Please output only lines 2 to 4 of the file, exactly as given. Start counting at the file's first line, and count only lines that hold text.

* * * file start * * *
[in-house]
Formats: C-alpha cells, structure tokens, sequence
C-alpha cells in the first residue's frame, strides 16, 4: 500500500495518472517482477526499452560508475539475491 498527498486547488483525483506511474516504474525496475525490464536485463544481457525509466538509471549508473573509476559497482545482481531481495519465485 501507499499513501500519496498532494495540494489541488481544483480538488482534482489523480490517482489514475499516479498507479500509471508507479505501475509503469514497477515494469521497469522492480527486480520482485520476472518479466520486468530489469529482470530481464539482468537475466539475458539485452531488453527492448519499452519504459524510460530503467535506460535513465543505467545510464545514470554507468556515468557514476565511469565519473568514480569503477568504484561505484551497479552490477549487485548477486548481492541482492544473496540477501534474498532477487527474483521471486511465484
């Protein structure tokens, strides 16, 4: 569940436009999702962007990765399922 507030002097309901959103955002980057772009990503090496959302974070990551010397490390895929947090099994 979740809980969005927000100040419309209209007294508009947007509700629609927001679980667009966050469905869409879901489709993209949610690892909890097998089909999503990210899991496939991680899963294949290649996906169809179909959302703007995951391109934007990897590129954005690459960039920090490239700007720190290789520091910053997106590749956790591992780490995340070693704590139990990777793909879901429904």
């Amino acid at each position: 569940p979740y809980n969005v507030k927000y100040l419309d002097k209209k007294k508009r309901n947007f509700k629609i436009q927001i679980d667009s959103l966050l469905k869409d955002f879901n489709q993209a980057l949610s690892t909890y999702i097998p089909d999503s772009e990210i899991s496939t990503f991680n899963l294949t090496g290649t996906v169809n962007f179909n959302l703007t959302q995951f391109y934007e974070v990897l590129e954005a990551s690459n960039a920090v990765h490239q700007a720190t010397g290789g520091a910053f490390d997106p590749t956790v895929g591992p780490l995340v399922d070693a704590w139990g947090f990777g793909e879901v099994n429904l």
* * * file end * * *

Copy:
Formats: C-alpha cells, structure tokens, sequence
C-alpha cells in the first residue's frame, strides 16, 4: 500500500495518472517482477526499452560508475539475491 498527498486547488483525483506511474516504474525496475525490464536485463544481457525509466538509471549508473573509476559497482545482481531481495519465485 501507499499513501500519496498532494495540494489541488481544483480538488482534482489523480490517482489514475499516479498507479500509471508507479505501475509503469514497477515494469521497469522492480527486480520482485520476472518479466520486468530489469529482470530481464539482468537475466539475458539485452531488453527492448519499452519504459524510460530503467535506460535513465543505467545510464545514470554507468556515468557514476565511469565519473568514480569503477568504484561505484551497479552490477549487485548477486548481492541482492544473496540477501534474498532477487527474483521471486511465484
């Protein structure tokens, strides 16, 4: 569940436009999702962007990765399922 507030002097309901959103955002980057772009990503090496959302974070990551010397490390895929947090099994 979740809980969005927000100040419309209209007294508009947007509700629609927001679980667009966050469905869409879901489709993209949610690892909890097998089909999503990210899991496939991680899963294949290649996906169809179909959302703007995951391109934007990897590129954005690459960039920090490239700007720190290789520091910053997106590749956790591992780490995340070693704590139990990777793909879901429904």